Saturday, October 15, 2016

REVIEW: And Then the Sky Exploded

And Then the Sky Exploded
Author: David A. Poulsen

**I voluntarily read an Advance Reader's Copy of this book provided by Dundern Press Via NetGalley.**

Teenager Christopher Larkin discovers his great-grandfather's past when protesters attend his funeral. Only then does he understand that the kind, fun old man he knew worked on the Manhattan Project, helping make the nuclear bombs that were dropped on Hiroshima and Nagasaki, Japan. For Christopher this causes confusion and a strong need to make amends somehow. He travels to Japan on a school trip and meets an 81-year old survivor. But what can a 14-year old teenager do to make amends for a lifetime Yuko has lived with her physical and mental scars from August 6, 1945? His friends think his idea is silly. But Christopher discovers that sometimes listening and understanding can have a profound effect.

I enjoyed this book. Once I started reading, I couldn't put it down. My father fought in World War II, and I wish my youngest son had gotten to know him. But he never got to hear my father's stories of the war and how terrible it was. I want him to read this book, so that he can understand a little bit about the cost of the war on both sides. Sometimes I think in American history classes the decision to drop the bombs on Japan is glossed over as a choice that was necessary to end the war and stop the killing. On the other side of that decision were thousands of Japanese civilians who had no escape. In the end, the cost of war on both sides is immense. We should never forget what happened, and it should make us ever vigilant to preserve peace.

I was a bit hesitant to read this book at first. I imagined a fictional rant aimed at those who made the decision to drop the bombs and anyone involved, but that's not what this book is about. Far from it. This is a story of a new generation needing to understand that period and the roles their great-grandparents' generation played in it.  The story is not one of blame, but an attempt to bring about a true understanding of peace and forgiveness.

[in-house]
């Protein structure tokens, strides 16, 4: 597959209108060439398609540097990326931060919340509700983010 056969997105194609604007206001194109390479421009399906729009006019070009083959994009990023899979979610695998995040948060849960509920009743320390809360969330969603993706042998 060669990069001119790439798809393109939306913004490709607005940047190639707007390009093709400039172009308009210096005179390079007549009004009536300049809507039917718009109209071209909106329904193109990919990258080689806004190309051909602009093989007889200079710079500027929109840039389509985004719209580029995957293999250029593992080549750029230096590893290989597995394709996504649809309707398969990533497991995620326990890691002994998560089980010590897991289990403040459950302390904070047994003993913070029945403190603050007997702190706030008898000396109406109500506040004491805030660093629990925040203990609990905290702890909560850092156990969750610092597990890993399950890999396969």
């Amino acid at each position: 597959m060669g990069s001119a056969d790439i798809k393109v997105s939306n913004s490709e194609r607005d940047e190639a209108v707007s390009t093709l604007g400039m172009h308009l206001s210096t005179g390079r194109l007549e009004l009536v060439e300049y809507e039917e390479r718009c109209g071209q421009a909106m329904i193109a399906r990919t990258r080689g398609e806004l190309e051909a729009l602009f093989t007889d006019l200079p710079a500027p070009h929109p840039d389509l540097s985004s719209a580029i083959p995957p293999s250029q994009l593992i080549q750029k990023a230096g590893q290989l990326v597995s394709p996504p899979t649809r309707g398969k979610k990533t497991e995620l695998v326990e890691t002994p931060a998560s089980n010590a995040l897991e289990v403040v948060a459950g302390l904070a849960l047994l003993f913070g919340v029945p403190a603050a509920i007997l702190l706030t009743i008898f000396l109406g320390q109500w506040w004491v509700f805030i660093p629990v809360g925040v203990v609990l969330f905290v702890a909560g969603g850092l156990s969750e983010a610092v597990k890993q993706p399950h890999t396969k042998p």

I still have letters my father wrote home from Europe during WWII. I'm going to let my 12-year old read this book and those letters so that he has an understanding of the sacrifices made on both sides. Millions of lives were lost in those years, and we can never allow future generations to forget what caused the conflict, or the decisions that led to the deaths of innocents on both sides. It's staggering to comprehend that in one flash, one moment in time, thousands of people were killed and thousands more left to agonize with burns, radiation poisoning and other physical injuries. Two entire cities. Boom. Gone.  All those people. Many incinerated in an instant.

It can never happen again.

And Then the Sky Exploded is well-written and not overly-graphic. The story is age-appropriate for middle-grade readers. I would have liked to see a bit more of the story written from Yuko's point of view just to get more of the story of her recovery and life after the bombing. But, that might be too much for younger readers. As it is, the story is powerful, moving and very well written. I think this book could be a great classroom tool for history teachers as enrichment during units on WWII for middle school students.

This book was just released today (October 15th, 2016) by Dundern Press. David A. Poulsen is the author of several books including Serpent's Rising and Old Man. Learn more about the author and his books on his website:

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